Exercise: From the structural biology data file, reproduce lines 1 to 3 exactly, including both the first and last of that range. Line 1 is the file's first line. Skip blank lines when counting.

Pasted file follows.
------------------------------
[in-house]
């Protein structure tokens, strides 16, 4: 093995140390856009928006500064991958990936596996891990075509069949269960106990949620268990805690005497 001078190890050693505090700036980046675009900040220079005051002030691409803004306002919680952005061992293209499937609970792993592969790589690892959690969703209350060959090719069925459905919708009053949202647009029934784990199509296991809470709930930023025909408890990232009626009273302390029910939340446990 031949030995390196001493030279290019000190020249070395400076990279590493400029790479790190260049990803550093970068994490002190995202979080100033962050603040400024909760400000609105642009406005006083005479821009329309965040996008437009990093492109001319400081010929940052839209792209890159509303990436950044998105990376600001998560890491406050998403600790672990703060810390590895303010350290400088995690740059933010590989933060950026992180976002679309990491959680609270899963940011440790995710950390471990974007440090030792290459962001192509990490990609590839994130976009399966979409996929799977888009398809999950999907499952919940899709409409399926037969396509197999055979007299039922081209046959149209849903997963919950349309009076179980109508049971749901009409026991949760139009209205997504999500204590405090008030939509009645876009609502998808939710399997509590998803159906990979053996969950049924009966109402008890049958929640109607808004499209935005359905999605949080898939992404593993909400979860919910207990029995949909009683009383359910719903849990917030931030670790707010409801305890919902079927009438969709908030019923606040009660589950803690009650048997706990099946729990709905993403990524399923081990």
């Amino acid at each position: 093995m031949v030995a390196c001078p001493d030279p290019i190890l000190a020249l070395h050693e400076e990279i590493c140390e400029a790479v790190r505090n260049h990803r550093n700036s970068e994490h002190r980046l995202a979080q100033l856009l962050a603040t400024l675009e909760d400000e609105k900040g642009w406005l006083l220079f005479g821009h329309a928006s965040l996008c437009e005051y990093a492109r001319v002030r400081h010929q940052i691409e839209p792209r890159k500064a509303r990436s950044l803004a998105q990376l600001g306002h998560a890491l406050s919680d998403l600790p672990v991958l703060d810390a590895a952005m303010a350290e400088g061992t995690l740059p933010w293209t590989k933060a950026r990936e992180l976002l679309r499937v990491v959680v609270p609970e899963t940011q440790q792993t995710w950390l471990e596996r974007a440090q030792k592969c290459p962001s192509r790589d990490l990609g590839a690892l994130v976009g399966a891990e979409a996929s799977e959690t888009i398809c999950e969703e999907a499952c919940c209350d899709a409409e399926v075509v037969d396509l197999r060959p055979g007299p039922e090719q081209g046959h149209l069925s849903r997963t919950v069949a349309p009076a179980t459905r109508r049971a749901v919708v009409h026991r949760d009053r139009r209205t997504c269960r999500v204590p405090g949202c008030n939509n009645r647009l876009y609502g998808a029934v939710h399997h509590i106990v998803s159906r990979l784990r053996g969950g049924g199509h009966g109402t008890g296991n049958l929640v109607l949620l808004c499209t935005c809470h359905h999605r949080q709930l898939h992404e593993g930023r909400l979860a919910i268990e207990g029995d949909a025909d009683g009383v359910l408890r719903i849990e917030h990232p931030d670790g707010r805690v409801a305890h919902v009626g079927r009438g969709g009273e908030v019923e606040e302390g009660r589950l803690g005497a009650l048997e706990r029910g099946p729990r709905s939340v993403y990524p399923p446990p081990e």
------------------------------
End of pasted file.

[in-house]
């Protein structure tokens, strides 16, 4: 093995140390856009928006500064991958990936596996891990075509069949269960106990949620268990805690005497 001078190890050693505090700036980046675009900040220079005051002030691409803004306002919680952005061992293209499937609970792993592969790589690892959690969703209350060959090719069925459905919708009053949202647009029934784990199509296991809470709930930023025909408890990232009626009273302390029910939340446990 031949030995390196001493030279290019000190020249070395400076990279590493400029790479790190260049990803550093970068994490002190995202979080100033962050603040400024909760400000609105642009406005006083005479821009329309965040996008437009990093492109001319400081010929940052839209792209890159509303990436950044998105990376600001998560890491406050998403600790672990703060810390590895303010350290400088995690740059933010590989933060950026992180976002679309990491959680609270899963940011440790995710950390471990974007440090030792290459962001192509990490990609590839994130976009399966979409996929799977888009398809999950999907499952919940899709409409399926037969396509197999055979007299039922081209046959149209849903997963919950349309009076179980109508049971749901009409026991949760139009209205997504999500204590405090008030939509009645876009609502998808939710399997509590998803159906990979053996969950049924009966109402008890049958929640109607808004499209935005359905999605949080898939992404593993909400979860919910207990029995949909009683009383359910719903849990917030931030670790707010409801305890919902079927009438969709908030019923606040009660589950803690009650048997706990099946729990709905993403990524399923081990």
């Amino acid at each position: 093995m031949v030995a390196c001078p001493d030279p290019i190890l000190a020249l070395h050693e400076e990279i590493c140390e400029a790479v790190r505090n260049h990803r550093n700036s970068e994490h002190r980046l995202a979080q100033l856009l962050a603040t400024l675009e909760d400000e609105k900040g642009w406005l006083l220079f005479g821009h329309a928006s965040l996008c437009e005051y990093a492109r001319v002030r400081h010929q940052i691409e839209p792209r890159k500064a509303r990436s950044l803004a998105q990376l600001g306002h998560a890491l406050s919680d998403l600790p672990v991958l703060d810390a590895a952005m303010a350290e400088g061992t995690l740059p933010w293209t590989k933060a950026r990936e992180l976002l679309r499937v990491v959680v609270p609970e899963t940011q440790q792993t995710w950390l471990e596996r974007a440090q030792k592969c290459p962001s192509r790589d990490l990609g590839a690892l994130v976009g399966a891990e979409a996929s799977e959690t888009i398809c999950e969703e999907a499952c919940c209350d899709a409409e399926v075509v037969d396509l197999r060959p055979g007299p039922e090719q081209g046959h149209l069925s849903r997963t919950v069949a349309p009076a179980t459905r109508r049971a749901v919708v009409h026991r949760d009053r139009r209205t997504c269960r999500v204590p405090g949202c008030n939509n009645r647009l876009y609502g998808a029934v939710h399997h509590i106990v998803s159906r990979l784990r053996g969950g049924g199509h009966g109402t008890g296991n049958l929640v109607l949620l808004c499209t935005c809470h359905h999605r949080q709930l898939h992404e593993g930023r909400l979860a919910i268990e207990g029995d949909a025909d009683g009383v359910l408890r719903i849990e917030h990232p931030d670790g707010r805690v409801a305890h919902v009626g079927r009438g969709g009273e908030v019923e606040e302390g009660r589950l803690g005497a009650l048997e706990r029910g099946p729990r709905s939340v993403y990524p399923p446990p081990e």